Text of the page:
Notes are given a specific value of time in order to establish how long to hold that particular note. These values, along with the time signature (discussed in the next section) direct a musician on how to play the notes in a piece. After determining what note must be played, a musician must know how much value that particular note holds – this is determined by the composition of the note itself.
A whole note or semibreve is an open circle that has a value of 4 beats. A half note or minim is an open circle with a stem, attached to the right or left side (the stem may point up or down and is usually uniform throughout the bar or measure) and is given a value of 2 beats. A quarter note or crotchet is a blackened circle with a stem attached to either the right or left side of the note (just as with the half note) and is given a value of 1 beat. The eighth note or quaver is a blackened circle with a stem and tail attached and is given the value of 1⁄2 a beat.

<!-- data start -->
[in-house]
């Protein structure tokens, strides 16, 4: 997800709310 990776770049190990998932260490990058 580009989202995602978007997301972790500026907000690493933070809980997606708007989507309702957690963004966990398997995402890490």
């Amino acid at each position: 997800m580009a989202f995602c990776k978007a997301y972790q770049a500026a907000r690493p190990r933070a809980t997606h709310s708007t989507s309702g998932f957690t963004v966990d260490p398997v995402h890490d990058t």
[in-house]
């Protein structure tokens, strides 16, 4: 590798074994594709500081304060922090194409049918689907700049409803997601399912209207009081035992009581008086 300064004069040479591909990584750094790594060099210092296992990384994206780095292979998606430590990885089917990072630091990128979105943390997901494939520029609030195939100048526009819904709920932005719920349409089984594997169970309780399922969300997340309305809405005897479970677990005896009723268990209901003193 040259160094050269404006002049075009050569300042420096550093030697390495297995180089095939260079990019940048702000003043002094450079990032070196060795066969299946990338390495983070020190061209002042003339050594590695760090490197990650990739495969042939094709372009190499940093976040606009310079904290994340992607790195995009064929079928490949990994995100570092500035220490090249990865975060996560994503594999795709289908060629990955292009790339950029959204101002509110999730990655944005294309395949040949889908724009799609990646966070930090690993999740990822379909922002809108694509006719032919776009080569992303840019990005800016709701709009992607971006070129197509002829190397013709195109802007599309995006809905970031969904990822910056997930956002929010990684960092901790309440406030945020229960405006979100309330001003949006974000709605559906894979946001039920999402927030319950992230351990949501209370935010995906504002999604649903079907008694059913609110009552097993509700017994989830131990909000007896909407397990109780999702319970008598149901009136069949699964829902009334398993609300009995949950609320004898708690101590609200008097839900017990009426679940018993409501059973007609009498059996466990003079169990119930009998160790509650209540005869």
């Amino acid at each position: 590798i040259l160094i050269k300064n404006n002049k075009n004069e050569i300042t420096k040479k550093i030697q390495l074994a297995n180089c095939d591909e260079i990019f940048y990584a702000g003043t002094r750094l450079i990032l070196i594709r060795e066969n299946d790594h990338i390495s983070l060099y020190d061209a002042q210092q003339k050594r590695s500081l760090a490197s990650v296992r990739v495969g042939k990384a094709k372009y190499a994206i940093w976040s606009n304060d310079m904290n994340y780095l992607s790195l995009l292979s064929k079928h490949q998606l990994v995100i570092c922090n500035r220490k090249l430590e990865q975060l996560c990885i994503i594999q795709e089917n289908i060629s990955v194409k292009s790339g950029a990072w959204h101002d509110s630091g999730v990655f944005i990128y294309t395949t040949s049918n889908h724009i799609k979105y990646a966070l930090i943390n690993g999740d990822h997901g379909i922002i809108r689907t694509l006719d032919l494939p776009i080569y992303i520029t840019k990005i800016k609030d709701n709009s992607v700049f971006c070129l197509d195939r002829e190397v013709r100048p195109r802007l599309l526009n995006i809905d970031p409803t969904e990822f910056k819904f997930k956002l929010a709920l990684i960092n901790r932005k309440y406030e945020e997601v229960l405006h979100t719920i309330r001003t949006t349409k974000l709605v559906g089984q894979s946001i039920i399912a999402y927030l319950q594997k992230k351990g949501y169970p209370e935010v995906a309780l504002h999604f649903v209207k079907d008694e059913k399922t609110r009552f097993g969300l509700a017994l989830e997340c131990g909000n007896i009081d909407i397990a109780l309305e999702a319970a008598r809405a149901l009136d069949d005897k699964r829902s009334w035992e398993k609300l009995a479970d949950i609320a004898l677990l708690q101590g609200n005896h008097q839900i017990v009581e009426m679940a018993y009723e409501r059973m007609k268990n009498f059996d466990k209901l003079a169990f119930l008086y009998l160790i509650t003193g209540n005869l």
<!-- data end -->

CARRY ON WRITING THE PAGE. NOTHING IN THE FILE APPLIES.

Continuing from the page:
The sixteenth note or semiquaver is a blackened circle with a stem and two tails and is given a value of 1⁄4 a beat. The thirty-second note is written as a blackened circle with a stem and three tails. The sixty-fourth note is written as a blackened circle with a stem and four flags. These note values continue being divided by two. It is rare to see annotations above the thirty-second note because of the minuscule time for which they’re held (excepting some guitar solos).
Stems, tails, and beams annotate note values. These annotations are to aid the musician in readily identifying the amount of time for which to hold the note. When a group of stemmed notes appears in a measure, a beam groups them.
Just as notes must be held for a requisite amount of time, so must the time for which nothing is played – these are appropriately called rests. These rests complete the value of the measure itself to keep with the time signature. Notes and rests can also be given more value by way of dots – called dotted notes and rests; these add one-half of a beat.